Re: Nyquist by hand

Jerry Avins wrote:
Jerry Avins wrote:
parrishc@xxxxxxxxx wrote:
Can someone PLEASE direct me to a resource which explains the
construction of Nyquist plots by hand? The threads I looked at in
this forum do not concern this specifically. I have been in the dark
on this matter for longer than I care to discuss. Gratefully yours.

Chris Parrish

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A Nyquist plot is a polar plot of frequency and phase response.
Magnitude -- linear, not dB --is the radius and phase is the angle.

What I meant: A Nyquist plot is a polar plot of amplitude vs. phase
response with frequency as a parameter. Magnitude -- linear, not dB --
is the radius and phase is the angle.

For a chosen frequency, place a dot in the right place on polar paper.
(I write the frequency as a label.) Plot enough dots to see the
curvature -- more where the curve bends more sharply, then connect the

Engineering is the art of making what you want from things you can get.

Jerry, I believe that is so called Nichols plot. Nichols plot gives
amplitude vs phase chart. That is different from Nyquist plot.
For example if feedback transfer functions is T = G/(1+GH), usually in
order to determine stability of a system, its Nyquist plot is drawn
for GH and observed if it encircles point (-1,0) and how many times.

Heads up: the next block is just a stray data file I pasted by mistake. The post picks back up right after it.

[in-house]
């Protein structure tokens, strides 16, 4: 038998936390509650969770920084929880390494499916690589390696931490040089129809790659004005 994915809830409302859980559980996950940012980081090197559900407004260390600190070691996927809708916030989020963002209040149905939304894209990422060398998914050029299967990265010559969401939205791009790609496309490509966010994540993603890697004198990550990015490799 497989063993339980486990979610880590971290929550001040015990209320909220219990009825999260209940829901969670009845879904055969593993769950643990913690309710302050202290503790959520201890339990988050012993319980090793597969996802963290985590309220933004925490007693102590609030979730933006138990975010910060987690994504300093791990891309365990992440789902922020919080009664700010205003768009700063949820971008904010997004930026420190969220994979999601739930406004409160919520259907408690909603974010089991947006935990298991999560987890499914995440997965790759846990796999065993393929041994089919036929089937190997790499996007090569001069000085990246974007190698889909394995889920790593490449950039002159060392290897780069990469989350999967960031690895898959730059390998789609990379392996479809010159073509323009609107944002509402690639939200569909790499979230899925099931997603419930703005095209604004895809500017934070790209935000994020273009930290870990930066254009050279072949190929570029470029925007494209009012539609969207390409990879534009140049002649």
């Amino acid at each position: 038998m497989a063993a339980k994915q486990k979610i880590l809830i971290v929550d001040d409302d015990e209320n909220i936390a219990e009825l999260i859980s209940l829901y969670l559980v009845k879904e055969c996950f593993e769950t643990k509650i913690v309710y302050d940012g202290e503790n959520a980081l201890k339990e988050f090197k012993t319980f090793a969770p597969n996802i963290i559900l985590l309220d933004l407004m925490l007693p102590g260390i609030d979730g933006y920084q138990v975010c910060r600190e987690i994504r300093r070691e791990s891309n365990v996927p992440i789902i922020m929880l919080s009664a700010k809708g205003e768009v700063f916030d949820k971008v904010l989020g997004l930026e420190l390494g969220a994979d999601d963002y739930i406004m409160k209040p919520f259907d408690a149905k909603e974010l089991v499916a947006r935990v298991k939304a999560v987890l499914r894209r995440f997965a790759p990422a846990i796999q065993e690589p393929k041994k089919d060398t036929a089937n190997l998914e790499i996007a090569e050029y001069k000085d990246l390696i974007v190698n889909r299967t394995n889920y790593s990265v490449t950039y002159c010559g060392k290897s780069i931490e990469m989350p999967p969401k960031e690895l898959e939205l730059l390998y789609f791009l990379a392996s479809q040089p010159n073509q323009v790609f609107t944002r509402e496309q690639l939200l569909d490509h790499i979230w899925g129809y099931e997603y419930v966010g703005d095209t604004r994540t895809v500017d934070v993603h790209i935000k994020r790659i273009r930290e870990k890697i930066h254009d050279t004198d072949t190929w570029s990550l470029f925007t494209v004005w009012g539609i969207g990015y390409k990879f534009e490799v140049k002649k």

Nyquist plot represents simple graphical form of GH(s) mapping. Since
s = a+jw, GH(s) maps that complex domain into new complex variable
domain u+jv. Nyquist plot represents Im{GH(s)} vs Re{GH(s)} plot or
"v" vs "u" plot.
Procedure to draw it by hand can be very tedious and with many
software pacjkages available today, I'm surprised that someone ask
this question.
However there are some formal rules that can be used when drawing
Nyquist plot for simple systems.
Usually you devide GH(s) into portions for s = jw. Then you observed
how portion from w = 0+ to w = +inf is mapped. Then you try and see
how portion from w = +inf to w = -inf is mapped.
You do this by findind limit values (lim).
Nyquist plot is always symmetrical around x (Real) axis.
Like I said, constructing Nyquist plot by hand is very complex and
difficult for most but few simple examples. I usually use tables with
graphical plots or some powerful software tools such Matlab or Scilab.
I would recommend Scilab, because it is very powerful and entirely
free alternative to expensive Matlab.

Best regards,
Asim Vodencarevic